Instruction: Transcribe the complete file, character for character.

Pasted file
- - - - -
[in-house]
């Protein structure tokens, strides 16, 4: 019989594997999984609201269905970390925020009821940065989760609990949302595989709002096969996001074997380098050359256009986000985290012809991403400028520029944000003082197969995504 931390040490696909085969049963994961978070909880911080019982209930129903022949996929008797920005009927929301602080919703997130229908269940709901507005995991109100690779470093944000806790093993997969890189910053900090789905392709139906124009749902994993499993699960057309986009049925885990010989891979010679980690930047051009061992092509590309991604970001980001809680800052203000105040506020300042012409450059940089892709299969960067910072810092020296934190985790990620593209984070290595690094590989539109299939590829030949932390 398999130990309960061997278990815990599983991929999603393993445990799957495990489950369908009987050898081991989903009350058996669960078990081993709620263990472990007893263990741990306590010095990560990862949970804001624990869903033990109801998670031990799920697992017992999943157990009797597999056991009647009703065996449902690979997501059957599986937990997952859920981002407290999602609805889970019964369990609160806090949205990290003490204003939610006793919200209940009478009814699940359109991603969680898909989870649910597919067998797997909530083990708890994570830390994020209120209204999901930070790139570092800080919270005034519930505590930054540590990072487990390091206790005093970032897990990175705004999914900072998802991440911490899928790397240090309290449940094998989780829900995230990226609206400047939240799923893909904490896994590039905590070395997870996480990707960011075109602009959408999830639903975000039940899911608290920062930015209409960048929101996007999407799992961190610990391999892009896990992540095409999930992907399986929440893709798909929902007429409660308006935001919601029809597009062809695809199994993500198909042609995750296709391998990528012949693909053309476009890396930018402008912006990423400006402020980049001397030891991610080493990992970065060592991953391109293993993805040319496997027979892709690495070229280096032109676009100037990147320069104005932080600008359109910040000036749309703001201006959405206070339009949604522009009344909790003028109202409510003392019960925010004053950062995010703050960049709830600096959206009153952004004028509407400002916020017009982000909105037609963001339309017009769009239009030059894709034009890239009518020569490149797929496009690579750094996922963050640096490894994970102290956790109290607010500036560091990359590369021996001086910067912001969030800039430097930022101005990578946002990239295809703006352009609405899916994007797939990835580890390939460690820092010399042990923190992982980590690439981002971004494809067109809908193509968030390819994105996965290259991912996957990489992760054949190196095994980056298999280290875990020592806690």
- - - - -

[in-house]
């Protein structure tokens, strides 16, 4: 019989594997999984609201269905970390925020009821940065989760609990949302595989709002096969996001074997380098050359256009986000985290012809991403400028520029944000003082197969995504 931390040490696909085969049963994961978070909880911080019982209930129903022949996929008797920005009927929301602080919703997130229908269940709901507005995991109100690779470093944000806790093993997969890189910053900090789905392709139906124009749902994993499993699960057309986009049925885990010989891979010679980690930047051009061992092509590309991604970001980001809680800052203000105040506020300042012409450059940089892709299969960067910072810092020296934190985790990620593209984070290595690094590989539109299939590829030949932390 398999130990309960061997278990815990599983991929999603393993445990799957495990489950369908009987050898081991989903009350058996669960078990081993709620263990472990007893263990741990306590010095990560990862949970804001624990869903033990109801998670031990799920697992017992999943157990009797597999056991009647009703065996449902690979997501059957599986937990997952859920981002407290999602609805889970019964369990609160806090949205990290003490204003939610006793919200209940009478009814699940359109991603969680898909989870649910597919067998797997909530083990708890994570830390994020209120209204999901930070790139570092800080919270005034519930505590930054540590990072487990390091206790005093970032897990990175705004999914900072998802991440911490899928790397240090309290449940094998989780829900995230990226609206400047939240799923893909904490896994590039905590070395997870996480990707960011075109602009959408999830639903975000039940899911608290920062930015209409960048929101996007999407799992961190610990391999892009896990992540095409999930992907399986929440893709798909929902007429409660308006935001919601029809597009062809695809199994993500198909042609995750296709391998990528012949693909053309476009890396930018402008912006990423400006402020980049001397030891991610080493990992970065060592991953391109293993993805040319496997027979892709690495070229280096032109676009100037990147320069104005932080600008359109910040000036749309703001201006959405206070339009949604522009009344909790003028109202409510003392019960925010004053950062995010703050960049709830600096959206009153952004004028509407400002916020017009982000909105037609963001339309017009769009239009030059894709034009890239009518020569490149797929496009690579750094996922963050640096490894994970102290956790109290607010500036560091990359590369021996001086910067912001969030800039430097930022101005990578946002990239295809703006352009609405899916994007797939990835580890390939460690820092010399042990923190992982980590690439981002971004494809067109809908193509968030390819994105996965290259991912996957990489992760054949190196095994980056298999280290875990020592806690």